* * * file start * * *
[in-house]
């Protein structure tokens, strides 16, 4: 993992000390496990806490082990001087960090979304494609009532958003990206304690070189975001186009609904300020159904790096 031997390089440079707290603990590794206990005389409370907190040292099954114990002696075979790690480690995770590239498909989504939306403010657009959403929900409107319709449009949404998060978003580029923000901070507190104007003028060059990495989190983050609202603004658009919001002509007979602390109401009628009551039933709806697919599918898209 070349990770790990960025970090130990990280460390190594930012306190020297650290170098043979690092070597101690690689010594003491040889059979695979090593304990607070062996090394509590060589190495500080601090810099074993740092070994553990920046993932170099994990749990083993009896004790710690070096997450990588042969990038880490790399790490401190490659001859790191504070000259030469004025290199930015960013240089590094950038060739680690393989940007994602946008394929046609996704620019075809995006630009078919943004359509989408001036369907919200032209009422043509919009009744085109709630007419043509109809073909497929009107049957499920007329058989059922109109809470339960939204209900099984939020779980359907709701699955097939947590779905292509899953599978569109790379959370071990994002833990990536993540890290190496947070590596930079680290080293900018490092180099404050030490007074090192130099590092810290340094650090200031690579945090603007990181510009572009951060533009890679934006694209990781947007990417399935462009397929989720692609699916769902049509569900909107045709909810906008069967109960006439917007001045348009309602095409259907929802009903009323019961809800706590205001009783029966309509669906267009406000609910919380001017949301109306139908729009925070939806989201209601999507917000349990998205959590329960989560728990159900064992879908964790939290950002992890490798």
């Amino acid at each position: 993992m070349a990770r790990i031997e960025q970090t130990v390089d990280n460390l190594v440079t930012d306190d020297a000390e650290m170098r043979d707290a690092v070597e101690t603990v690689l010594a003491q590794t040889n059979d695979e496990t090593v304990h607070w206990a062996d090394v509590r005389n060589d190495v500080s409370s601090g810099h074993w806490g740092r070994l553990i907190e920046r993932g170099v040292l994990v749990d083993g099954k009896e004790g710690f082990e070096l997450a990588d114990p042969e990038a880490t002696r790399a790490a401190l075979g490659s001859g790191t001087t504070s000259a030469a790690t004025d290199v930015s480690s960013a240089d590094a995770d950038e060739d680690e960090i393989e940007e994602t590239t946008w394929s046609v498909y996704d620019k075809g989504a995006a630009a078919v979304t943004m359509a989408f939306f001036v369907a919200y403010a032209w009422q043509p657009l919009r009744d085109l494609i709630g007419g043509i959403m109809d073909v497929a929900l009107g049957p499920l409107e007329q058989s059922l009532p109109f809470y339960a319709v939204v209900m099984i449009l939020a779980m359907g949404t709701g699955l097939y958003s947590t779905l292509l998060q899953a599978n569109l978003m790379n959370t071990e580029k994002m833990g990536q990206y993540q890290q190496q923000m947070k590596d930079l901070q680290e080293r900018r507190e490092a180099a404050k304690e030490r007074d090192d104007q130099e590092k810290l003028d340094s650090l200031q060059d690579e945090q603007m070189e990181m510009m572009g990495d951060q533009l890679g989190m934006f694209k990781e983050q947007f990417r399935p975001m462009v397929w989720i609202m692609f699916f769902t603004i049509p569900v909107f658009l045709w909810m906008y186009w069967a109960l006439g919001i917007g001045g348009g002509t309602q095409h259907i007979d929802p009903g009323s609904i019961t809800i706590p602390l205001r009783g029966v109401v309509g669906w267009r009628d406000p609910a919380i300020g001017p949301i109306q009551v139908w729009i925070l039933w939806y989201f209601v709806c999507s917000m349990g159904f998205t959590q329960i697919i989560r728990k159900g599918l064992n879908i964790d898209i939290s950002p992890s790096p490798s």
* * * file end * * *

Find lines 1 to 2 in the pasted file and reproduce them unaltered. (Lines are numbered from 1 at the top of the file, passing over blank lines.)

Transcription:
[in-house]
């Protein structure tokens, strides 16, 4: 993992000390496990806490082990001087960090979304494609009532958003990206304690070189975001186009609904300020159904790096 031997390089440079707290603990590794206990005389409370907190040292099954114990002696075979790690480690995770590239498909989504939306403010657009959403929900409107319709449009949404998060978003580029923000901070507190104007003028060059990495989190983050609202603004658009919001002509007979602390109401009628009551039933709806697919599918898209 070349990770790990960025970090130990990280460390190594930012306190020297650290170098043979690092070597101690690689010594003491040889059979695979090593304990607070062996090394509590060589190495500080601090810099074993740092070994553990920046993932170099994990749990083993009896004790710690070096997450990588042969990038880490790399790490401190490659001859790191504070000259030469004025290199930015960013240089590094950038060739680690393989940007994602946008394929046609996704620019075809995006630009078919943004359509989408001036369907919200032209009422043509919009009744085109709630007419043509109809073909497929009107049957499920007329058989059922109109809470339960939204209900099984939020779980359907709701699955097939947590779905292509899953599978569109790379959370071990994002833990990536993540890290190496947070590596930079680290080293900018490092180099404050030490007074090192130099590092810290340094650090200031690579945090603007990181510009572009951060533009890679934006694209990781947007990417399935462009397929989720692609699916769902049509569900909107045709909810906008069967109960006439917007001045348009309602095409259907929802009903009323019961809800706590205001009783029966309509669906267009406000609910919380001017949301109306139908729009925070939806989201209601999507917000349990998205959590329960989560728990159900064992879908964790939290950002992890490798």